An electrifying stew of hard rock, biker rock, Southern rock, and keyboard rock (we're talking 1983 after all), Nemesis may easily be Axe's defining statement: The band wants nothing more than airwave domination and to come into your town to help you party down. Ripped opener "Heat in the Street" bears a similar title to "Rock 'N' Roll Party in the Streets," Axe's biggest-ever hit from their previous offering, Offering (the CD reissue erroneously christens the song "Heat in the Night" but all that matters is Nemesis made it to disc), yet despite the obvious leitmotif, nothing can touch this red-hot, hard luck, fugitive tale which takes every right turn while crashing and burning in a league with the immortal Motörhead; Axe is always geared for the radio, though, throwing in keys and vocoder for a walloping slab of two-ton American rock.
Cardboard sleeve (mini LP) reissue from Soft Machine featuring the high-fidelity Blu-spec CD format (compatible with standard CD players) and 2012 24-bit remastering. The cardboard sleeve faithfully replicates the UK LP. Includes a booklet written in English. Part of a three-album Soft Machine Blu-spec CD cardboard sleeve reissue series featuring albums "Bundles," "Softs," and "Alive And Well Recorded In Paris." At this point in the band's history, Soft Machine might be considered an example of Theseus' paradox, akin to the original axe that George Washington used to cut down the cherry tree – original except that the head had been replaced three times and the handle twice. On Softs, Mike Ratledge, the only remaining original bandmember present on Bundles, the group's preceding Harvest LP, was relegated to guest status, contributing synthesizer to only two tracks, "Song of Aeolus" and "Ban-Ban Caliban."
The Alan Parsons Project is a "project" of acclaimed English producer Alan Parsons, best known for his works as an engineer with with names such as the Beatles (Abbey Road, the Get Back roofttop concert) and Pink Floyd (Dark Side of the Moon, Atom Heart Mother). Along with songwriter Eric Woolfson, Parsons created a series of 10 (and counting) albums of progressive rock, employing a rotating cast of session musicians to do most of the performing (Parsons does play keyboard and sings on some tracks.). He creates the concept, writes some of the music and hires the artists, while Woolfson writes the lyrics, some of the music and sings on many tracks.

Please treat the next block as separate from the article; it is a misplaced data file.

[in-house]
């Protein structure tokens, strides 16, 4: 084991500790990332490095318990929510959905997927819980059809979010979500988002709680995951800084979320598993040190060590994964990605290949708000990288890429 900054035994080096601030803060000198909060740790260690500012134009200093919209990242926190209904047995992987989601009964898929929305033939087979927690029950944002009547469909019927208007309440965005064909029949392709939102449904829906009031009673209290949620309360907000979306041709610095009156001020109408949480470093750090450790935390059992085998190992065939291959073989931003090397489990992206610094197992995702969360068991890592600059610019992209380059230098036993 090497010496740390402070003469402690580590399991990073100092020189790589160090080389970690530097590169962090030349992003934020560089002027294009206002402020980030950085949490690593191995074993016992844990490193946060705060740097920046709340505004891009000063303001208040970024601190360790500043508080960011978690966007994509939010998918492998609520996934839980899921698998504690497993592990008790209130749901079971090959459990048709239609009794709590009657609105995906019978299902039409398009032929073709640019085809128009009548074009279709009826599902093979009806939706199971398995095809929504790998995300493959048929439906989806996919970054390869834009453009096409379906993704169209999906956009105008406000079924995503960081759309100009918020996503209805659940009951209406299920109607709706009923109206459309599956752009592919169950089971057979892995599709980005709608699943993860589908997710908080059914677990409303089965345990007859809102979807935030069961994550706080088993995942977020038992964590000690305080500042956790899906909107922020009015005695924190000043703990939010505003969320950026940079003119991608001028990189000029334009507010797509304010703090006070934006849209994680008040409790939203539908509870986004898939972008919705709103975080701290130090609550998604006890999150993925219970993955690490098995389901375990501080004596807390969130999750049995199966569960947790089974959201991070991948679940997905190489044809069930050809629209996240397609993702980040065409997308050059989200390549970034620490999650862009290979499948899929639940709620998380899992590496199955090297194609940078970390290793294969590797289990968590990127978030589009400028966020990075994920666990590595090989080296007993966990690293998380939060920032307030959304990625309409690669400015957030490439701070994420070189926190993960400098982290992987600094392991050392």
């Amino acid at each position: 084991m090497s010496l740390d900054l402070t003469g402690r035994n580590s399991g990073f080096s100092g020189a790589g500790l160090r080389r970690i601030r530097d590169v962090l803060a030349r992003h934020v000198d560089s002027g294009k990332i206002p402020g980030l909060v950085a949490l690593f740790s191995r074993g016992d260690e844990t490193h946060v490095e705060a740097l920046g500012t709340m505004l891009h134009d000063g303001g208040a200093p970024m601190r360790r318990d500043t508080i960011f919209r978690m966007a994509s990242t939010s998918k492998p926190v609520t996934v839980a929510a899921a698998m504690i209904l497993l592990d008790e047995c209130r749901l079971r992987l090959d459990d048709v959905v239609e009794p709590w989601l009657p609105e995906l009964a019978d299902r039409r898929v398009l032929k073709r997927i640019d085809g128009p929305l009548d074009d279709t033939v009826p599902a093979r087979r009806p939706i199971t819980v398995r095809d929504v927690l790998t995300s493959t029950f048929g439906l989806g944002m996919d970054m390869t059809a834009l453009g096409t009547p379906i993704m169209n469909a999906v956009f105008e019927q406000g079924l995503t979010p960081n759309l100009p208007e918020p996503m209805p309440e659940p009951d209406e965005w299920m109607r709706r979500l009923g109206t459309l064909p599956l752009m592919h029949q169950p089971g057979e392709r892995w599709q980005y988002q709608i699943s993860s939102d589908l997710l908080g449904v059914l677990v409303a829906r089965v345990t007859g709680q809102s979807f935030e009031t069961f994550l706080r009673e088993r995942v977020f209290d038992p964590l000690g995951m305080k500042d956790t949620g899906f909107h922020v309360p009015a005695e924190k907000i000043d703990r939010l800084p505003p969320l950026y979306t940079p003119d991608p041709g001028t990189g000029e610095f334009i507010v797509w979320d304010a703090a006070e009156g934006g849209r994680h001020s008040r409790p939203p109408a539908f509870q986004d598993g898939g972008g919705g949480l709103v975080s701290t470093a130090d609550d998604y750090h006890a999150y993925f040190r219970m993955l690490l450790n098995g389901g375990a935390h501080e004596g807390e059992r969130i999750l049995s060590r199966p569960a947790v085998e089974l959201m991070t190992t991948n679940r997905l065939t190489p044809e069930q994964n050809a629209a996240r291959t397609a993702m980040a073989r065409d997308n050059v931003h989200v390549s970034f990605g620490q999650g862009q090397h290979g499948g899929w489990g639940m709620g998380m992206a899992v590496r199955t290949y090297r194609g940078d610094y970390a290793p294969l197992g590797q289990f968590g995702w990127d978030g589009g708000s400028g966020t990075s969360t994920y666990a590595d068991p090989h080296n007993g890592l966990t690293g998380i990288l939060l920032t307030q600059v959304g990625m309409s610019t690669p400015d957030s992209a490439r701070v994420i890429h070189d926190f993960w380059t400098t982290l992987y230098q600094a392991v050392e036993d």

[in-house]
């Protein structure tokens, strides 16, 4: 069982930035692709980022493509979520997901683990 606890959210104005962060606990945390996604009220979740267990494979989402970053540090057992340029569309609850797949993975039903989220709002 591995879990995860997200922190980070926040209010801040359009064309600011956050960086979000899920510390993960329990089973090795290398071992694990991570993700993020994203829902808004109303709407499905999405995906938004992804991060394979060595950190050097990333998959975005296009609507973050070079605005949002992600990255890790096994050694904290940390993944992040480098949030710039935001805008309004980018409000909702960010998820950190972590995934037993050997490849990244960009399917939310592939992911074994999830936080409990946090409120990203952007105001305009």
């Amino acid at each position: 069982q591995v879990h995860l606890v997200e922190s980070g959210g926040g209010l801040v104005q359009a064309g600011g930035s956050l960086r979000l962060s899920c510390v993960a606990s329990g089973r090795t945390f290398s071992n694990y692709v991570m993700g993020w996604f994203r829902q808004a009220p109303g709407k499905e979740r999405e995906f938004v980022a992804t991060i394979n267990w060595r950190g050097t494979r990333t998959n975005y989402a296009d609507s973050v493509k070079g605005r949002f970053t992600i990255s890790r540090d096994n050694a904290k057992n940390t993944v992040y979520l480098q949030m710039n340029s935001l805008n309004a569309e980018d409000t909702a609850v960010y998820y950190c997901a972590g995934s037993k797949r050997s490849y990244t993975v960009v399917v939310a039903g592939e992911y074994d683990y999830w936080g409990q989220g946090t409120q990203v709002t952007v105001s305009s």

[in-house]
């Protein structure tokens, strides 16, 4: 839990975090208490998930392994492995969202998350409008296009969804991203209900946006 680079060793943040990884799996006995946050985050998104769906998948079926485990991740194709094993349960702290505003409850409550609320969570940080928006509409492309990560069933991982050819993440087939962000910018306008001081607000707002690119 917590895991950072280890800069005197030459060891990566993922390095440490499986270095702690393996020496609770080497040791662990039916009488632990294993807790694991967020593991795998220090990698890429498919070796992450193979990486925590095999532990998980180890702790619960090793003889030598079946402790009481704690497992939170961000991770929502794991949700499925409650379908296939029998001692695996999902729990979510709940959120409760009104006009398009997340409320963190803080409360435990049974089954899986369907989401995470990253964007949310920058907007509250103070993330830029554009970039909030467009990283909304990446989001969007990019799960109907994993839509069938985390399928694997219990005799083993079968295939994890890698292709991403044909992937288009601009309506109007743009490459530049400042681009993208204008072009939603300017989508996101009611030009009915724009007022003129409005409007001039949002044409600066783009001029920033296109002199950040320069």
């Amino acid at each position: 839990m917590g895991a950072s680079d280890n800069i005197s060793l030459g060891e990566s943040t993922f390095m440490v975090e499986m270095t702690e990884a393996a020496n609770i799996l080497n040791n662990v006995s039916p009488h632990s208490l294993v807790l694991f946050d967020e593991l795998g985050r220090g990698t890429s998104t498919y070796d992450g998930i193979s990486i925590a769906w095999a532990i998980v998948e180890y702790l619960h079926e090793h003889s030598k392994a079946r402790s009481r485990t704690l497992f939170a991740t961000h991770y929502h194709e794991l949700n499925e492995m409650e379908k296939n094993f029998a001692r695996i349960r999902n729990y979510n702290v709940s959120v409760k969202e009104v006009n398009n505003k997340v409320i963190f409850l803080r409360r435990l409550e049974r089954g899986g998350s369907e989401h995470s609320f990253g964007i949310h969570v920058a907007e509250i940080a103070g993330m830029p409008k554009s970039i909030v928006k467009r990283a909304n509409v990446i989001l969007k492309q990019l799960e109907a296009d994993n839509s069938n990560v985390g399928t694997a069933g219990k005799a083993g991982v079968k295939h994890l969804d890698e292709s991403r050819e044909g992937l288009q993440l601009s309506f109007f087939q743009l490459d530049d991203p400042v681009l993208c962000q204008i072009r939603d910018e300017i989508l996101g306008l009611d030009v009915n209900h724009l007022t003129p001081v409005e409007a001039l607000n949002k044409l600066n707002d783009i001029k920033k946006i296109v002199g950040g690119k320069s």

36 tracks are collected on this expansive compilation album from these prog rockers, which is a neat way to review their impressive career.
One of the hippest jazz pairings on the LA scene in the early 60s – presented here in a 2CD set with nearly 4 albums' worth of material! First up is the well-titled Remarkable Carmell Jones – one of the few sessions cut as a leader by trumpeter Carmell Jones – a wonderfully talented player from LA, who was one of the leading lights in that city's hardbop scene during the early 60s! The set grooves like the best Blue Note sessions of the time – Jones leading a combo that features Harold Land on tenor, Frank Strazzeri on piano, Gary Peacock on bass, and Leon Pettis on drums – all working with a careful blend of soul jazz and modern influences, on a wonderful batch of well-written tunes.